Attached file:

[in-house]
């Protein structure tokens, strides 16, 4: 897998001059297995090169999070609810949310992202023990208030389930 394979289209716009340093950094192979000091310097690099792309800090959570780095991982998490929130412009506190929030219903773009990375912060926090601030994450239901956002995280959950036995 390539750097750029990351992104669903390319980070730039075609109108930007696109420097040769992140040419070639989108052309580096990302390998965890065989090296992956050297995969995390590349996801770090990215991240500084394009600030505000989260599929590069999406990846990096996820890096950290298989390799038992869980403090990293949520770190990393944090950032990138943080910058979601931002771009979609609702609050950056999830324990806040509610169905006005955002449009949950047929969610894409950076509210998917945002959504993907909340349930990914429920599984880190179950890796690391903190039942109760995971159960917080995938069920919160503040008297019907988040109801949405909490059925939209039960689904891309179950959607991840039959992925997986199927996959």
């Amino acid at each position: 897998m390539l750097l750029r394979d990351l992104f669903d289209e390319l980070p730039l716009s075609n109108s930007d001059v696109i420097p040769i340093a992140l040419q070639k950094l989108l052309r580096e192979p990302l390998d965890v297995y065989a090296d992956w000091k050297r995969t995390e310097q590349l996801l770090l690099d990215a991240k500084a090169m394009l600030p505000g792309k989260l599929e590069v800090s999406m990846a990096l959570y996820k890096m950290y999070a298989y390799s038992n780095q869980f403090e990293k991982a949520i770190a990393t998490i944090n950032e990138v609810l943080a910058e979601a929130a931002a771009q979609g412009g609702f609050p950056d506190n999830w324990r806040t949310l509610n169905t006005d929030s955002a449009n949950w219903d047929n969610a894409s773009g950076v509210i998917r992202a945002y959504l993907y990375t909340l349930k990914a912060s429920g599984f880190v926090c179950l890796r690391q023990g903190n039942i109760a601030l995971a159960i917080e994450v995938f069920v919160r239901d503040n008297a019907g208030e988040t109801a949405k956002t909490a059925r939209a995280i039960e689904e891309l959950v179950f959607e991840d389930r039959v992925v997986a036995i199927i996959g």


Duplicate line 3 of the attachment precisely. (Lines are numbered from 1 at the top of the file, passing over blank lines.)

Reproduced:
């Amino acid at each position: 897998m390539l750097l750029r394979d990351l992104f669903d289209e390319l980070p730039l716009s075609n109108s930007d001059v696109i420097p040769i340093a992140l040419q070639k950094l989108l052309r580096e192979p990302l390998d965890v297995y065989a090296d992956w000091k050297r995969t995390e310097q590349l996801l770090l690099d990215a991240k500084a090169m394009l600030p505000g792309k989260l599929e590069v800090s999406m990846a990096l959570y996820k890096m950290y999070a298989y390799s038992n780095q869980f403090e990293k991982a949520i770190a990393t998490i944090n950032e990138v609810l943080a910058e979601a929130a931002a771009q979609g412009g609702f609050p950056d506190n999830w324990r806040t949310l509610n169905t006005d929030s955002a449009n949950w219903d047929n969610a894409s773009g950076v509210i998917r992202a945002y959504l993907y990375t909340l349930k990914a912060s429920g599984f880190v926090c179950l890796r690391q023990g903190n039942i109760a601030l995971a159960i917080e994450v995938f069920v919160r239901d503040n008297a019907g208030e988040t109801a949405k956002t909490a059925r939209a995280i039960e689904e891309l959950v179950f959607e991840d389930r039959v992925v997986a036995i199927i996959g």